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The Right to DifferenceFrench Universalism and the Jews$
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Maurice Samuels

Print publication date: 2016

Print ISBN-13: 9780226397054

Published to Chicago Scholarship Online: May 2017

DOI: 10.7208/chicago/9780226399324.001.0001

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Sartre’s “Jewish Question”

Sartre’s “Jewish Question”

Chapter:
(p.139) 6 Sartre’s “Jewish Question”
Source:
The Right to Difference
Author(s):

Maurice Samuels

Publisher:
University of Chicago Press
DOI:10.7208/chicago/9780226399324.003.0007

Chapter Six considers to what extent Jean-Paul Sartre’s Réflexions sur la question juive [Anti-Semite and Jew], written at the end of WWII, represents a turning point in the history of French thinking about the Jews and the universal. Sartre offers a blistering critique of republican universalism both for its tepid defense of the Jews and for demanding that Jews assimilate. Sartre’s famous call for Jews to become “authentic" and for French people to accept their difference, represents an explicit rejection of the republican universalist paradigm and a major pendulum swing toward pluralism. And yet, Sartre has difficulty leaving universalism behind: at the end of the text, he winds up replacing the republican universal with a Marxist one that is no less opposed to Jewish difference. This chapter explores these paradoxes within Sartre's text but ultimately suggests that the text's real significance lies in the way that it inspired French Jews to affirm their difference in later years.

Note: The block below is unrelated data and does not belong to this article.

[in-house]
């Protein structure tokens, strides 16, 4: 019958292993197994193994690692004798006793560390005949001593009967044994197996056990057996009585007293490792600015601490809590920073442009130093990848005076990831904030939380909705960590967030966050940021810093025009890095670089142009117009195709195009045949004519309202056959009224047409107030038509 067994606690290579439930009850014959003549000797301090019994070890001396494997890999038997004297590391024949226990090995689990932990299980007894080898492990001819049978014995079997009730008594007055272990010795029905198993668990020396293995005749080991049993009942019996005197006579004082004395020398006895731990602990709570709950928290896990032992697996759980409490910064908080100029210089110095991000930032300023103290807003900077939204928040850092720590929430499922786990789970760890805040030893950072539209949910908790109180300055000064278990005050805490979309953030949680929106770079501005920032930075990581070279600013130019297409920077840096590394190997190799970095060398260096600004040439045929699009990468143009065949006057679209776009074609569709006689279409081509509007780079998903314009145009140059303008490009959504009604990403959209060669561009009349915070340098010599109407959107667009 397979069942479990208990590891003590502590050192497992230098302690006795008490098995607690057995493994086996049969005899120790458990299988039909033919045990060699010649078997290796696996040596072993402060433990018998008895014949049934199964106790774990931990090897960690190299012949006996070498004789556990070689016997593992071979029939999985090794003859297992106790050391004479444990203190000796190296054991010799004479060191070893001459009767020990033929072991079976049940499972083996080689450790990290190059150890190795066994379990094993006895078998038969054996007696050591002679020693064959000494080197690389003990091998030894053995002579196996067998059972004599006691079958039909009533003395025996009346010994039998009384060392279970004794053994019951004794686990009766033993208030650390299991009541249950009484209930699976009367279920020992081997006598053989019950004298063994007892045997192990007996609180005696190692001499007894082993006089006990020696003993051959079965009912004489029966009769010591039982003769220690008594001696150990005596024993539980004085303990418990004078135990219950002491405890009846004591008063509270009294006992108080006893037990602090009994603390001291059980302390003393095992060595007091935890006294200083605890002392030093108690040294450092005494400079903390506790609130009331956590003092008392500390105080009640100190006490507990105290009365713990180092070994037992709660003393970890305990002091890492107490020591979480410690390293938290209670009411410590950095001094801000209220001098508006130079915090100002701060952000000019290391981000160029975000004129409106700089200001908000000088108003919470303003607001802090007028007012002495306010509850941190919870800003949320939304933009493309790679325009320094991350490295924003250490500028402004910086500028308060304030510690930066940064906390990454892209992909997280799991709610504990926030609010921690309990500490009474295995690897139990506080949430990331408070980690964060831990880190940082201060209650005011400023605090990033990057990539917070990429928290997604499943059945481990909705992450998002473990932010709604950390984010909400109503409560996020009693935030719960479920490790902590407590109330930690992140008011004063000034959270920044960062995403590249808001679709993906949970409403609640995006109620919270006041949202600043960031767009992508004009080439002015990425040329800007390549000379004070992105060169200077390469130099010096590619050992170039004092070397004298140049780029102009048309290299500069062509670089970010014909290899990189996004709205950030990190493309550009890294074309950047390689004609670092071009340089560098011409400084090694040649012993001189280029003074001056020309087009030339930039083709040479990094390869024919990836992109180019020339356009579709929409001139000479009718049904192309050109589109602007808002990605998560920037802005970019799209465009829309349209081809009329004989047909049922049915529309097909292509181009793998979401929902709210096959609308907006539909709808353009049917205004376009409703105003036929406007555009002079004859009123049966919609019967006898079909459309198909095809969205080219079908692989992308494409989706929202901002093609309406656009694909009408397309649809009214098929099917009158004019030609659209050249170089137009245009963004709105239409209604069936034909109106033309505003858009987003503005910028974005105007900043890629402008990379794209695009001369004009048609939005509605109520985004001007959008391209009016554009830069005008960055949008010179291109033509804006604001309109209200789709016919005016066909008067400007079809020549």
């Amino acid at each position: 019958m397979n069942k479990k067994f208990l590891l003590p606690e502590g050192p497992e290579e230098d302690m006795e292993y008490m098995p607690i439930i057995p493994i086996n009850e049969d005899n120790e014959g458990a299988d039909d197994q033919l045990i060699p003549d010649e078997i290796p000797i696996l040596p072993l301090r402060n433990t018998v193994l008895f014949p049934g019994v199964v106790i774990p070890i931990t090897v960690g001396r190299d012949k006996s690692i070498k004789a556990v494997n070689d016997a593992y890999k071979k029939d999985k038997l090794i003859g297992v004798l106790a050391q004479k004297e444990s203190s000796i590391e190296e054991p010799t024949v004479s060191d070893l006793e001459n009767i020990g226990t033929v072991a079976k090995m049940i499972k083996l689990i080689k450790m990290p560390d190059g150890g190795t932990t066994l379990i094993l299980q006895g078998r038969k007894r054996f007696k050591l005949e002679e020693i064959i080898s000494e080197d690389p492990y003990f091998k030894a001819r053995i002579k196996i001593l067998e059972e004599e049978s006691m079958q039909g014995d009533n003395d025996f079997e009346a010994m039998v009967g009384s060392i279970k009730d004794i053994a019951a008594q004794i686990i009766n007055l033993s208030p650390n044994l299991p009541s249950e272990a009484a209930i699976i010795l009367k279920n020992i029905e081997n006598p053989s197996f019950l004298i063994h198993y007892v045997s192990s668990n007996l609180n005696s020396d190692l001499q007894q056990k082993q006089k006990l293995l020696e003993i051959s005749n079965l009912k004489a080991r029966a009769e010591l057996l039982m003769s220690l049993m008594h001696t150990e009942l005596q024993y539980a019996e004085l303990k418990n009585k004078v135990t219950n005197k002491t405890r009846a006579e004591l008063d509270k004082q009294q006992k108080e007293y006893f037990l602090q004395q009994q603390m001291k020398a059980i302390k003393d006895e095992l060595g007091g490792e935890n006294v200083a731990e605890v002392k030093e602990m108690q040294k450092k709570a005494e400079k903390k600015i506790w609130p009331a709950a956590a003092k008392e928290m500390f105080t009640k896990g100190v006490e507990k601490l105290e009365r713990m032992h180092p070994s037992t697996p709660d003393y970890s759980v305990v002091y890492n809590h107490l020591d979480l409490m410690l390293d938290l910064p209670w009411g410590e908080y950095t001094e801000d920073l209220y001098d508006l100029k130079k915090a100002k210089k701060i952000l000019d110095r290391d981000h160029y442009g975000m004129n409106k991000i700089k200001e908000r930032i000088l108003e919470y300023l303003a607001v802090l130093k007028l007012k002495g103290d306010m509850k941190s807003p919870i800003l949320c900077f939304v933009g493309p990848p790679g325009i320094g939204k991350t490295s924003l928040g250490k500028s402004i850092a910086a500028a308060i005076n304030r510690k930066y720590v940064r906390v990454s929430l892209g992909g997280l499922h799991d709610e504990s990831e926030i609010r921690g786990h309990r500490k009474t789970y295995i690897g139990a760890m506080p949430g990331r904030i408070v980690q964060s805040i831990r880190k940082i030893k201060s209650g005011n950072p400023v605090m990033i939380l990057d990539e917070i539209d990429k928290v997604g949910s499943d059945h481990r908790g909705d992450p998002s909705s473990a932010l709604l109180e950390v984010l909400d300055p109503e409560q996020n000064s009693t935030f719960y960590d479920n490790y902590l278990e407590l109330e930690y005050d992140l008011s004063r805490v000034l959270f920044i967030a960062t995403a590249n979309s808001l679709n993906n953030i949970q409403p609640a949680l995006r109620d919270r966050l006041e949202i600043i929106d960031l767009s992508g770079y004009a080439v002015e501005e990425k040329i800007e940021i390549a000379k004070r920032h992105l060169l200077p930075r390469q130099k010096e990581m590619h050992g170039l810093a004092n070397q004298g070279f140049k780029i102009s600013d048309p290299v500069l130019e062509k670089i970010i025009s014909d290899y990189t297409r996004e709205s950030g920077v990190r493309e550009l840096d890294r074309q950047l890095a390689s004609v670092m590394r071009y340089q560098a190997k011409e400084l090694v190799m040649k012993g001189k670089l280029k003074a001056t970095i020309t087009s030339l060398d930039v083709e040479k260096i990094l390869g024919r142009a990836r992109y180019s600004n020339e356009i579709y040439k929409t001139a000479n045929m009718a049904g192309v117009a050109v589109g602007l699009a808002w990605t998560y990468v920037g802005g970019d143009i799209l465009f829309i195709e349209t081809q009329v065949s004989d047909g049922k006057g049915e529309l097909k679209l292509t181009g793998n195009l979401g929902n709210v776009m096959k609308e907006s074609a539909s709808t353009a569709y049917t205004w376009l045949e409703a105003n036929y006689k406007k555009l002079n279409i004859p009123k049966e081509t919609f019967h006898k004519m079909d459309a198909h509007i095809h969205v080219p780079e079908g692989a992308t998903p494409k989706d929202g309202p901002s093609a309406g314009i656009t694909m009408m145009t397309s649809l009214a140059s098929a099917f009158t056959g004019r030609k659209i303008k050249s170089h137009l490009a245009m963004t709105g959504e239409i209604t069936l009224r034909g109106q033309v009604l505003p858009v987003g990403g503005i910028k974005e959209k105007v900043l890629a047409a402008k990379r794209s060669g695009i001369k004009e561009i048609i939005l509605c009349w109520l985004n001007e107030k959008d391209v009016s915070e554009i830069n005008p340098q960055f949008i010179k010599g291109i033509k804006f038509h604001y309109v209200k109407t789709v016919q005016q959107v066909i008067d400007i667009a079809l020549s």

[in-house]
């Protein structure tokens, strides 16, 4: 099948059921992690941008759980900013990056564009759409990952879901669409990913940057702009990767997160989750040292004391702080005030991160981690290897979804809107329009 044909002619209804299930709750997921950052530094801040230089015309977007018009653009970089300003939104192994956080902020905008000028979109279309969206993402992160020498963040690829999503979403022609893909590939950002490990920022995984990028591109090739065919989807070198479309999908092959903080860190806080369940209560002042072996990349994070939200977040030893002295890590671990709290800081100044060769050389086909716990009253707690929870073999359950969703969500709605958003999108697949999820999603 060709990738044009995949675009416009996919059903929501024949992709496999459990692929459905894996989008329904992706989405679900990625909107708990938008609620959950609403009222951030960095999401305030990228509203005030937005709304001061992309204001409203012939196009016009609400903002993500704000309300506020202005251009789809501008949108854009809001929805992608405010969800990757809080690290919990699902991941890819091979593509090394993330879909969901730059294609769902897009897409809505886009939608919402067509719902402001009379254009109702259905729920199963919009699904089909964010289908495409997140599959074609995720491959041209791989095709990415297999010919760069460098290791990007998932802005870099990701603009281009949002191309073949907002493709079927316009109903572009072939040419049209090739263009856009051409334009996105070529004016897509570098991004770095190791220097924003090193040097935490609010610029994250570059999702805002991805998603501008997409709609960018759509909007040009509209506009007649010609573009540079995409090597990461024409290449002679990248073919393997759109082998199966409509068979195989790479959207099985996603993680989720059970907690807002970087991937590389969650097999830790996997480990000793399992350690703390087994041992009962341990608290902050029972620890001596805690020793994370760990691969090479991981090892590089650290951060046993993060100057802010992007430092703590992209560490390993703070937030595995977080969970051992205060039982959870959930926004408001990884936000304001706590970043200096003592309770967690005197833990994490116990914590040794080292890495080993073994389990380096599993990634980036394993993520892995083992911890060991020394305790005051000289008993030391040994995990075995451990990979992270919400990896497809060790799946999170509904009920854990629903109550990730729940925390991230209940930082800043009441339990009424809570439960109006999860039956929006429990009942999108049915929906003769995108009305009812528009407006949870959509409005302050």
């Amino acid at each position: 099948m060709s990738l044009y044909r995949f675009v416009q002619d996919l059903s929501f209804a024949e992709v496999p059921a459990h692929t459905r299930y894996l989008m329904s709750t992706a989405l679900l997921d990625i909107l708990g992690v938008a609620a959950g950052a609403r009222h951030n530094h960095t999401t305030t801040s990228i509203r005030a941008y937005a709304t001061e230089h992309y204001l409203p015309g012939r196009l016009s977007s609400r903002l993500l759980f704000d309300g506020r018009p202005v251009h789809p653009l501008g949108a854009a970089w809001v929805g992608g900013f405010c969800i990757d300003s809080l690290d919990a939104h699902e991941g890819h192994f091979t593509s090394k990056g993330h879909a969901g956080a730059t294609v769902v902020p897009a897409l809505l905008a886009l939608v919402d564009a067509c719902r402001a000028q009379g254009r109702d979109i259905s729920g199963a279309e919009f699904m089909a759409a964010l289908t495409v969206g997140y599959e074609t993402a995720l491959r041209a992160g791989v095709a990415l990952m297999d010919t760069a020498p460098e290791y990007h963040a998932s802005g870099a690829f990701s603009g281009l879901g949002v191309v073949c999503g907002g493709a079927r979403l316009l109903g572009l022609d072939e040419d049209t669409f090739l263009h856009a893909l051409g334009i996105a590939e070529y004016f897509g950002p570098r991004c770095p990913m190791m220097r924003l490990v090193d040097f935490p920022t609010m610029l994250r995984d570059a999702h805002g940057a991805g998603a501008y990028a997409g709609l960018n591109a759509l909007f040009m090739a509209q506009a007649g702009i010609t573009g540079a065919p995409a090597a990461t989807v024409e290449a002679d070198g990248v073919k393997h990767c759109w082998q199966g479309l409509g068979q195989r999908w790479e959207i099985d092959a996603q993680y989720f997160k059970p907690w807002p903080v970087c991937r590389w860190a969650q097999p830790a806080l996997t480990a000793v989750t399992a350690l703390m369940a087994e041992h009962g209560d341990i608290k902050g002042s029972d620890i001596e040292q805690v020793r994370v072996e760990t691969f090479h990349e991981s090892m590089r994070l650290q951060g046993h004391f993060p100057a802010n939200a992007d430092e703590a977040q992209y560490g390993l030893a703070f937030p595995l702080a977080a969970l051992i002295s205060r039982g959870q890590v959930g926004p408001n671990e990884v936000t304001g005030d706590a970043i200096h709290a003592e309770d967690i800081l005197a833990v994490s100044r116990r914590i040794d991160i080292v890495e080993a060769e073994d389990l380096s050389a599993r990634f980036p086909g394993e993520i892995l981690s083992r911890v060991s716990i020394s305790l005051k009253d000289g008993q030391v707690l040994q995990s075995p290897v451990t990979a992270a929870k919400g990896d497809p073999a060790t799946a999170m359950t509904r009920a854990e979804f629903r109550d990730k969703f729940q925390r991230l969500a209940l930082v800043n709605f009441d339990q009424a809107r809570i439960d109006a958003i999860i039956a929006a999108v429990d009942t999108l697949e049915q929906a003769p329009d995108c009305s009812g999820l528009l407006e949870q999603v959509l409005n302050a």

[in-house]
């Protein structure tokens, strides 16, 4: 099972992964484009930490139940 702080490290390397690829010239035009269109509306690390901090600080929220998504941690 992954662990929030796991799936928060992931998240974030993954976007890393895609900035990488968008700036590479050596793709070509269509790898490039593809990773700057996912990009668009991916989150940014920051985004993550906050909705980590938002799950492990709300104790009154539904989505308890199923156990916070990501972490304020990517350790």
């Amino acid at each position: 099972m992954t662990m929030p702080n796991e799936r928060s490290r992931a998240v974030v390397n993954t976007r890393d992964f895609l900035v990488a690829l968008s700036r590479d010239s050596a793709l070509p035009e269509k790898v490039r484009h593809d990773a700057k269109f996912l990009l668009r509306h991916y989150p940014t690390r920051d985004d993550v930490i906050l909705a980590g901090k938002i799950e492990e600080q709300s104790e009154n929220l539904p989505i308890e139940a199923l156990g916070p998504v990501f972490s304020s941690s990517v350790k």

Keywords:   Jean-Paul Sartre, Réflexions sur la question juive, WWII, republicanism, Marxism, world war two

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